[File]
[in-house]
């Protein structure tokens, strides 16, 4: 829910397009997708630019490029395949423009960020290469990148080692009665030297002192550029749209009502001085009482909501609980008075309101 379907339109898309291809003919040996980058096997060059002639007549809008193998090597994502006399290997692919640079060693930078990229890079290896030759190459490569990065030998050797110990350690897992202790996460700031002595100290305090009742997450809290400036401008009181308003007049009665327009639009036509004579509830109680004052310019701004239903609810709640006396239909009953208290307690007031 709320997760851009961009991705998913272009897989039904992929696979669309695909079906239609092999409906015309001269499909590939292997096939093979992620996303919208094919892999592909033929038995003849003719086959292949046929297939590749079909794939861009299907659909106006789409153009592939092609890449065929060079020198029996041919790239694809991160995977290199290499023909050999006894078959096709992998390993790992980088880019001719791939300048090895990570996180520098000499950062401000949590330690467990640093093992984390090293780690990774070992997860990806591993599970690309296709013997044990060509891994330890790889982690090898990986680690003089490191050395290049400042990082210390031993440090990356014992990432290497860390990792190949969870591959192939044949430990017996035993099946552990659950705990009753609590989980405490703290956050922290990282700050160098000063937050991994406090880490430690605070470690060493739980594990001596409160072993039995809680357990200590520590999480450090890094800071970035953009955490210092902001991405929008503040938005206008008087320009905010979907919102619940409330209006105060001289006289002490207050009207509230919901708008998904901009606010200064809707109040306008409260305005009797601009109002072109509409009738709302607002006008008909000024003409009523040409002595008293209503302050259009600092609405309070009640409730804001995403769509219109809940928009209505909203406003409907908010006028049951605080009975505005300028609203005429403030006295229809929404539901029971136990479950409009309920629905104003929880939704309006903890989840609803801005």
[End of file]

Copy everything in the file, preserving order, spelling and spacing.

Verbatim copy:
[in-house]
């Protein structure tokens, strides 16, 4: 829910397009997708630019490029395949423009960020290469990148080692009665030297002192550029749209009502001085009482909501609980008075309101 379907339109898309291809003919040996980058096997060059002639007549809008193998090597994502006399290997692919640079060693930078990229890079290896030759190459490569990065030998050797110990350690897992202790996460700031002595100290305090009742997450809290400036401008009181308003007049009665327009639009036509004579509830109680004052310019701004239903609810709640006396239909009953208290307690007031 709320997760851009961009991705998913272009897989039904992929696979669309695909079906239609092999409906015309001269499909590939292997096939093979992620996303919208094919892999592909033929038995003849003719086959292949046929297939590749079909794939861009299907659909106006789409153009592939092609890449065929060079020198029996041919790239694809991160995977290199290499023909050999006894078959096709992998390993790992980088880019001719791939300048090895990570996180520098000499950062401000949590330690467990640093093992984390090293780690990774070992997860990806591993599970690309296709013997044990060509891994330890790889982690090898990986680690003089490191050395290049400042990082210390031993440090990356014992990432290497860390990792190949969870591959192939044949430990017996035993099946552990659950705990009753609590989980405490703290956050922290990282700050160098000063937050991994406090880490430690605070470690060493739980594990001596409160072993039995809680357990200590520590999480450090890094800071970035953009955490210092902001991405929008503040938005206008008087320009905010979907919102619940409330209006105060001289006289002490207050009207509230919901708008998904901009606010200064809707109040306008409260305005009797601009109002072109509409009738709302607002006008008909000024003409009523040409002595008293209503302050259009600092609405309070009640409730804001995403769509219109809940928009209505909203406003409907908010006028049951605080009975505005300028609203005429403030006295229809929404539901029971136990479950409009309920629905104003929880939704309006903890989840609803801005």